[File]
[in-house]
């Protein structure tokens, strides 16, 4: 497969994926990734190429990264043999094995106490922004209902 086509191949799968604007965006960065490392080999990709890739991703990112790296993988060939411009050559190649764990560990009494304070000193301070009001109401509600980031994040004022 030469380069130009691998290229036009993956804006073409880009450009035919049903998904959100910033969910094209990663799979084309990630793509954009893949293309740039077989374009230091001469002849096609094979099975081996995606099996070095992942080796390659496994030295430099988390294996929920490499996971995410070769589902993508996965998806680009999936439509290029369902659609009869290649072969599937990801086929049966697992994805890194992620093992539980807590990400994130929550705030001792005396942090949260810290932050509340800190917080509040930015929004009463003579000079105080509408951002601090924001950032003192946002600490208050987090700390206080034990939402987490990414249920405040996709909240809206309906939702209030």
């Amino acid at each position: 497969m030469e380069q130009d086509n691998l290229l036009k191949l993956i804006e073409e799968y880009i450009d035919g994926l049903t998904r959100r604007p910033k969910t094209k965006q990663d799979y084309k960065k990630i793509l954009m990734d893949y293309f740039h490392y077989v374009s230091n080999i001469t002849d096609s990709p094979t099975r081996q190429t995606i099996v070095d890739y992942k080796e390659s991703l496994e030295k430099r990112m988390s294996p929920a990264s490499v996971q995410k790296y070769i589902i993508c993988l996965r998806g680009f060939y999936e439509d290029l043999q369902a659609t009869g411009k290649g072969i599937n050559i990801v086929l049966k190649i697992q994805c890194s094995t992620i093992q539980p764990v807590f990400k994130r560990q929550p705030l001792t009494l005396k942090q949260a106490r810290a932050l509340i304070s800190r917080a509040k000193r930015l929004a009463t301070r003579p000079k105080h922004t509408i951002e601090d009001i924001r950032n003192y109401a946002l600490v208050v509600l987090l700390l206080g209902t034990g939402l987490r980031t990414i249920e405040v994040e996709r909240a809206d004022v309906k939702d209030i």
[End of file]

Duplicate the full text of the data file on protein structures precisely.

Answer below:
[in-house]
């Protein structure tokens, strides 16, 4: 497969994926990734190429990264043999094995106490922004209902 086509191949799968604007965006960065490392080999990709890739991703990112790296993988060939411009050559190649764990560990009494304070000193301070009001109401509600980031994040004022 030469380069130009691998290229036009993956804006073409880009450009035919049903998904959100910033969910094209990663799979084309990630793509954009893949293309740039077989374009230091001469002849096609094979099975081996995606099996070095992942080796390659496994030295430099988390294996929920490499996971995410070769589902993508996965998806680009999936439509290029369902659609009869290649072969599937990801086929049966697992994805890194992620093992539980807590990400994130929550705030001792005396942090949260810290932050509340800190917080509040930015929004009463003579000079105080509408951002601090924001950032003192946002600490208050987090700390206080034990939402987490990414249920405040996709909240809206309906939702209030």
């Amino acid at each position: 497969m030469e380069q130009d086509n691998l290229l036009k191949l993956i804006e073409e799968y880009i450009d035919g994926l049903t998904r959100r604007p910033k969910t094209k965006q990663d799979y084309k960065k990630i793509l954009m990734d893949y293309f740039h490392y077989v374009s230091n080999i001469t002849d096609s990709p094979t099975r081996q190429t995606i099996v070095d890739y992942k080796e390659s991703l496994e030295k430099r990112m988390s294996p929920a990264s490499v996971q995410k790296y070769i589902i993508c993988l996965r998806g680009f060939y999936e439509d290029l043999q369902a659609t009869g411009k290649g072969i599937n050559i990801v086929l049966k190649i697992q994805c890194s094995t992620i093992q539980p764990v807590f990400k994130r560990q929550p705030l001792t009494l005396k942090q949260a106490r810290a932050l509340i304070s800190r917080a509040k000193r930015l929004a009463t301070r003579p000079k105080h922004t509408i951002e601090d009001i924001r950032n003192y109401a946002l600490v208050v509600l987090l700390l206080g209902t034990g939402l987490r980031t990414i249920e405040v994040e996709r909240a809206d004022v309906k939702d209030i």